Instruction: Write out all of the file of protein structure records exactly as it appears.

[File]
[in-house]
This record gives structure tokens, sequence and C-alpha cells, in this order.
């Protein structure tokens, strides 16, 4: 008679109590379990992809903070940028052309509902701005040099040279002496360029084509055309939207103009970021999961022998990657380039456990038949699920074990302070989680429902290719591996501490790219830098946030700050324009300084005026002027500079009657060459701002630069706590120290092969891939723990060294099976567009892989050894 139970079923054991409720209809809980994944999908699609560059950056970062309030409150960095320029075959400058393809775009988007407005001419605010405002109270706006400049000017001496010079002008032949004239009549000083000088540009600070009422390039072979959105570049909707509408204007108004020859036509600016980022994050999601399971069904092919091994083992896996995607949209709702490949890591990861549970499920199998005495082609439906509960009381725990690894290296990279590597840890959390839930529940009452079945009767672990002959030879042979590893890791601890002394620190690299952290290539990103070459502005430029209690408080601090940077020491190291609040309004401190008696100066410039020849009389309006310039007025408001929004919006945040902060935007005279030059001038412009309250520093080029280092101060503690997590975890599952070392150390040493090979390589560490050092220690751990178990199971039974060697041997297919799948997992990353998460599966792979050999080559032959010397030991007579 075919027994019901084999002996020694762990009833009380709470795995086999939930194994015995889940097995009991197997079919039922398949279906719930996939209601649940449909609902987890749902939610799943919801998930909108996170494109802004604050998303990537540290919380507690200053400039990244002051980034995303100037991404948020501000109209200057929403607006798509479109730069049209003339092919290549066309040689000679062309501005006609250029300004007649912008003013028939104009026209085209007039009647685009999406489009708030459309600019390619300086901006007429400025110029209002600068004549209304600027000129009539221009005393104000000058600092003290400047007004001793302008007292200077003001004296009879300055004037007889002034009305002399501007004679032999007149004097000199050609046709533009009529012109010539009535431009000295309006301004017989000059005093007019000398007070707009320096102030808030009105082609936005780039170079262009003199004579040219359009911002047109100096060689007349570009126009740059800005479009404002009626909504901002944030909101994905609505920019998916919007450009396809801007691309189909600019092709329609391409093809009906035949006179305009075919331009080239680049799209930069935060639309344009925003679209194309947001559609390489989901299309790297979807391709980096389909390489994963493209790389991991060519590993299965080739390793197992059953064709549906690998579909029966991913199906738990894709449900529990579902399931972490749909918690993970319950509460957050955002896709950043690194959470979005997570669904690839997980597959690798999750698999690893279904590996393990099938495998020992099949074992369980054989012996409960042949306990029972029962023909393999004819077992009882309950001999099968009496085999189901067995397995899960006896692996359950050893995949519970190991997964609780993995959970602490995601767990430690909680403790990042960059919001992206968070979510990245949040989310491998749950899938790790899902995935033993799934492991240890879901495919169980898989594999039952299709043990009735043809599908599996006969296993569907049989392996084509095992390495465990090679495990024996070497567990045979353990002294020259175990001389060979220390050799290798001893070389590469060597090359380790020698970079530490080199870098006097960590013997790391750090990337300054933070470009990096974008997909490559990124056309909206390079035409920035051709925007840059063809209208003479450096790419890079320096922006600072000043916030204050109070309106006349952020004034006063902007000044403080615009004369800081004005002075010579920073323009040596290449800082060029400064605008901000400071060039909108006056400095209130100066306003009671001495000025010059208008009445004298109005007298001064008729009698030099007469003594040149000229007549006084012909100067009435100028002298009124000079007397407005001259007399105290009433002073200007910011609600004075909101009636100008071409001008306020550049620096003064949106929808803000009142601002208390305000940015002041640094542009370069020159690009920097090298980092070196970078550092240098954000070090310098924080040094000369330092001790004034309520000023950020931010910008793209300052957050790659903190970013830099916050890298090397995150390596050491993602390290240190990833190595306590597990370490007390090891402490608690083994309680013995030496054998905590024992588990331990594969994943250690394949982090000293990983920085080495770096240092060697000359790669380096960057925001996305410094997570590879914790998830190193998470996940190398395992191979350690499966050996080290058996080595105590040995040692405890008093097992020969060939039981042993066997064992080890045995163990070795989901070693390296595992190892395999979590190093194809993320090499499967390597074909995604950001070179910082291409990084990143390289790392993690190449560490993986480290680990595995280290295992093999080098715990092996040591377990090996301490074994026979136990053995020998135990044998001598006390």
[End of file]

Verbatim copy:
[in-house]
This record gives structure tokens, sequence and C-alpha cells, in this order.
């Protein structure tokens, strides 16, 4: 008679109590379990992809903070940028052309509902701005040099040279002496360029084509055309939207103009970021999961022998990657380039456990038949699920074990302070989680429902290719591996501490790219830098946030700050324009300084005026002027500079009657060459701002630069706590120290092969891939723990060294099976567009892989050894 139970079923054991409720209809809980994944999908699609560059950056970062309030409150960095320029075959400058393809775009988007407005001419605010405002109270706006400049000017001496010079002008032949004239009549000083000088540009600070009422390039072979959105570049909707509408204007108004020859036509600016980022994050999601399971069904092919091994083992896996995607949209709702490949890591990861549970499920199998005495082609439906509960009381725990690894290296990279590597840890959390839930529940009452079945009767672990002959030879042979590893890791601890002394620190690299952290290539990103070459502005430029209690408080601090940077020491190291609040309004401190008696100066410039020849009389309006310039007025408001929004919006945040902060935007005279030059001038412009309250520093080029280092101060503690997590975890599952070392150390040493090979390589560490050092220690751990178990199971039974060697041997297919799948997992990353998460599966792979050999080559032959010397030991007579 075919027994019901084999002996020694762990009833009380709470795995086999939930194994015995889940097995009991197997079919039922398949279906719930996939209601649940449909609902987890749902939610799943919801998930909108996170494109802004604050998303990537540290919380507690200053400039990244002051980034995303100037991404948020501000109209200057929403607006798509479109730069049209003339092919290549066309040689000679062309501005006609250029300004007649912008003013028939104009026209085209007039009647685009999406489009708030459309600019390619300086901006007429400025110029209002600068004549209304600027000129009539221009005393104000000058600092003290400047007004001793302008007292200077003001004296009879300055004037007889002034009305002399501007004679032999007149004097000199050609046709533009009529012109010539009535431009000295309006301004017989000059005093007019000398007070707009320096102030808030009105082609936005780039170079262009003199004579040219359009911002047109100096060689007349570009126009740059800005479009404002009626909504901002944030909101994905609505920019998916919007450009396809801007691309189909600019092709329609391409093809009906035949006179305009075919331009080239680049799209930069935060639309344009925003679209194309947001559609390489989901299309790297979807391709980096389909390489994963493209790389991991060519590993299965080739390793197992059953064709549906690998579909029966991913199906738990894709449900529990579902399931972490749909918690993970319950509460957050955002896709950043690194959470979005997570669904690839997980597959690798999750698999690893279904590996393990099938495998020992099949074992369980054989012996409960042949306990029972029962023909393999004819077992009882309950001999099968009496085999189901067995397995899960006896692996359950050893995949519970190991997964609780993995959970602490995601767990430690909680403790990042960059919001992206968070979510990245949040989310491998749950899938790790899902995935033993799934492991240890879901495919169980898989594999039952299709043990009735043809599908599996006969296993569907049989392996084509095992390495465990090679495990024996070497567990045979353990002294020259175990001389060979220390050799290798001893070389590469060597090359380790020698970079530490080199870098006097960590013997790391750090990337300054933070470009990096974008997909490559990124056309909206390079035409920035051709925007840059063809209208003479450096790419890079320096922006600072000043916030204050109070309106006349952020004034006063902007000044403080615009004369800081004005002075010579920073323009040596290449800082060029400064605008901000400071060039909108006056400095209130100066306003009671001495000025010059208008009445004298109005007298001064008729009698030099007469003594040149000229007549006084012909100067009435100028002298009124000079007397407005001259007399105290009433002073200007910011609600004075909101009636100008071409001008306020550049620096003064949106929808803000009142601002208390305000940015002041640094542009370069020159690009920097090298980092070196970078550092240098954000070090310098924080040094000369330092001790004034309520000023950020931010910008793209300052957050790659903190970013830099916050890298090397995150390596050491993602390290240190990833190595306590597990370490007390090891402490608690083994309680013995030496054998905590024992588990331990594969994943250690394949982090000293990983920085080495770096240092060697000359790669380096960057925001996305410094997570590879914790998830190193998470996940190398395992191979350690499966050996080290058996080595105590040995040692405890008093097992020969060939039981042993066997064992080890045995163990070795989901070693390296595992190892395999979590190093194809993320090499499967390597074909995604950001070179910082291409990084990143390289790392993690190449560490993986480290680990595995280290295992093999080098715990092996040591377990090996301490074994026979136990053995020998135990044998001598006390």